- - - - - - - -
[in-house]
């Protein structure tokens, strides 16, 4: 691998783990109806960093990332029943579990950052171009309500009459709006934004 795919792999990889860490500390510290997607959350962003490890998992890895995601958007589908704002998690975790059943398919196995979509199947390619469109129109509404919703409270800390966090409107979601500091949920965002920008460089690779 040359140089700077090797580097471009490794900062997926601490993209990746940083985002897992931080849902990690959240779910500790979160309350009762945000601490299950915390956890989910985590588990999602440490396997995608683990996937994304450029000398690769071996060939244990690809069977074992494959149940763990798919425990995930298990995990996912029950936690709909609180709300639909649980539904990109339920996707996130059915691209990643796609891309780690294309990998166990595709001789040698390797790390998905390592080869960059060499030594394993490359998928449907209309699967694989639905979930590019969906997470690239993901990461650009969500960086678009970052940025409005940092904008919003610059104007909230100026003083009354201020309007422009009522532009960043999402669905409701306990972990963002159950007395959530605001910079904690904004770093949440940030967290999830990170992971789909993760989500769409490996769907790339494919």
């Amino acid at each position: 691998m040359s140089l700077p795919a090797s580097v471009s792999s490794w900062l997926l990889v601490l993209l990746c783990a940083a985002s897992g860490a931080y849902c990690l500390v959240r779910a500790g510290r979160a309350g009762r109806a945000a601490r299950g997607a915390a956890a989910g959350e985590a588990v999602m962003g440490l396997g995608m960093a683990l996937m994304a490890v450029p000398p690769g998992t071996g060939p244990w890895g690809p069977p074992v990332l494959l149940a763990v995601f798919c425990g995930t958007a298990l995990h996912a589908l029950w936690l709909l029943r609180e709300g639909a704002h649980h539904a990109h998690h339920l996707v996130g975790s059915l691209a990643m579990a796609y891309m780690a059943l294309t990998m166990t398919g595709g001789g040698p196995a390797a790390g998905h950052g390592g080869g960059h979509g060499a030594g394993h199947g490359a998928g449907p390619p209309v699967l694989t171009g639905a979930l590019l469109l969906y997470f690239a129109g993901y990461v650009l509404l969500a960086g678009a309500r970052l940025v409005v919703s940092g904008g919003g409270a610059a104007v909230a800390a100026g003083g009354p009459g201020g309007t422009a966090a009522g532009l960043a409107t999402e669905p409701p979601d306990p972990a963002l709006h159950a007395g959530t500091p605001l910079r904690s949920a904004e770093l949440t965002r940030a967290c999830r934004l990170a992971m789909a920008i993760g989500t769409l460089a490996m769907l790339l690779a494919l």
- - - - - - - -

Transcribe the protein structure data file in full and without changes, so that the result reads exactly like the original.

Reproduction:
[in-house]
């Protein structure tokens, strides 16, 4: 691998783990109806960093990332029943579990950052171009309500009459709006934004 795919792999990889860490500390510290997607959350962003490890998992890895995601958007589908704002998690975790059943398919196995979509199947390619469109129109509404919703409270800390966090409107979601500091949920965002920008460089690779 040359140089700077090797580097471009490794900062997926601490993209990746940083985002897992931080849902990690959240779910500790979160309350009762945000601490299950915390956890989910985590588990999602440490396997995608683990996937994304450029000398690769071996060939244990690809069977074992494959149940763990798919425990995930298990995990996912029950936690709909609180709300639909649980539904990109339920996707996130059915691209990643796609891309780690294309990998166990595709001789040698390797790390998905390592080869960059060499030594394993490359998928449907209309699967694989639905979930590019969906997470690239993901990461650009969500960086678009970052940025409005940092904008919003610059104007909230100026003083009354201020309007422009009522532009960043999402669905409701306990972990963002159950007395959530605001910079904690904004770093949440940030967290999830990170992971789909993760989500769409490996769907790339494919």
């Amino acid at each position: 691998m040359s140089l700077p795919a090797s580097v471009s792999s490794w900062l997926l990889v601490l993209l990746c783990a940083a985002s897992g860490a931080y849902c990690l500390v959240r779910a500790g510290r979160a309350g009762r109806a945000a601490r299950g997607a915390a956890a989910g959350e985590a588990v999602m962003g440490l396997g995608m960093a683990l996937m994304a490890v450029p000398p690769g998992t071996g060939p244990w890895g690809p069977p074992v990332l494959l149940a763990v995601f798919c425990g995930t958007a298990l995990h996912a589908l029950w936690l709909l029943r609180e709300g639909a704002h649980h539904a990109h998690h339920l996707v996130g975790s059915l691209a990643m579990a796609y891309m780690a059943l294309t990998m166990t398919g595709g001789g040698p196995a390797a790390g998905h950052g390592g080869g960059h979509g060499a030594g394993h199947g490359a998928g449907p390619p209309v699967l694989t171009g639905a979930l590019l469109l969906y997470f690239a129109g993901y990461v650009l509404l969500a960086g678009a309500r970052l940025v409005v919703s940092g904008g919003g409270a610059a104007v909230a800390a100026g003083g009354p009459g201020g309007t422009a966090a009522g532009l960043a409107t999402e669905p409701p979601d306990p972990a963002l709006h159950a007395g959530t500091p605001l910079r904690s949920a904004e770093l949440t965002r940030a967290c999830r934004l990170a992971m789909a920008i993760g989500t769409l460089a490996m769907l790339l690779a494919l």